It’s seldom you read a book that’s both funny and terrifying, deeply unsettling and deeply satisfying, all at once. The Balloonist is such a book.
In 1897, a daft Swedish scientist undertook to reach the North Pole in a helium balloon. On this unlikely ground, MacDonald Harris erected a stunning fictional dissertation on the intellectual struggle at the heart of our age. His fictional scientist and narrator, Gustavus Crispin, is incapable of knowing the world in any way save as an object to be measured and mastered: Harris’s unpacking of this personality is hilarious at times, especially when he is dealing with sex. Then Luisa, a splendid woman, or maybe she’s a man, falls in love with him and assaults his castle of numbers: she seduces him, tries to shoot him, traps him in a crevasse until he promises to take her on his disastrous balloon trip to the North Pole.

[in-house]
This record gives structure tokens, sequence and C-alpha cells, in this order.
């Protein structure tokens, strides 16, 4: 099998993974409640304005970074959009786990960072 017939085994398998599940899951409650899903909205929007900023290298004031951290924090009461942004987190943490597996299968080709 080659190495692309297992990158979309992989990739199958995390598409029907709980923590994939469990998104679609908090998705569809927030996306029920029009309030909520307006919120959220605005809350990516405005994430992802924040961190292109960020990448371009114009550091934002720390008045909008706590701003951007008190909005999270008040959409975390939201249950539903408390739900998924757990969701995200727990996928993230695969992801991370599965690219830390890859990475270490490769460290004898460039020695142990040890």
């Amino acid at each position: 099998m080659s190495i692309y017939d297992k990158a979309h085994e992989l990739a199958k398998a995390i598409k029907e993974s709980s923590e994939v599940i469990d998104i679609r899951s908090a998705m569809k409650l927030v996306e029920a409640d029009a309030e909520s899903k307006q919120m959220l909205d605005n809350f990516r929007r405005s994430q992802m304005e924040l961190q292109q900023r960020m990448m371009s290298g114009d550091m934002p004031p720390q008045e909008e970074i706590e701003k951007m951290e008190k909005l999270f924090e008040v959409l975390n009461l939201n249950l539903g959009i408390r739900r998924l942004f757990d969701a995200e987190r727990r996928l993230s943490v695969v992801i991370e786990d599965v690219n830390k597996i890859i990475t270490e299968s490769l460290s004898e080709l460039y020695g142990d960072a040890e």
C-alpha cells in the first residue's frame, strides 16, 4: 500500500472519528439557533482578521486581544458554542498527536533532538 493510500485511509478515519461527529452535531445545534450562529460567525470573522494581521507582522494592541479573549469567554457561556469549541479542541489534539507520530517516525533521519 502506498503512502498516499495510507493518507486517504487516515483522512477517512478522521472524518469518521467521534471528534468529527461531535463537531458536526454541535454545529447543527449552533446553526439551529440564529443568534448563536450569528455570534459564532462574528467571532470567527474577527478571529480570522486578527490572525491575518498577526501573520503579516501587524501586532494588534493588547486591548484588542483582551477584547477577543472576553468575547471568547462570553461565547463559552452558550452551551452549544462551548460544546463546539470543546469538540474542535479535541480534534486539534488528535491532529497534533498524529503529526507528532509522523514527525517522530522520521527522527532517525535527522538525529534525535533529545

MacDonald Harris is the pseudonym of the late Donald Heiney, and The Balloonist is a reissue; the novel was nominated for the National Book Award, back in the days when that meant something. It’s a pleasure to see a forgotten masterpiece brought back into print, and I want everybody to read it immediately.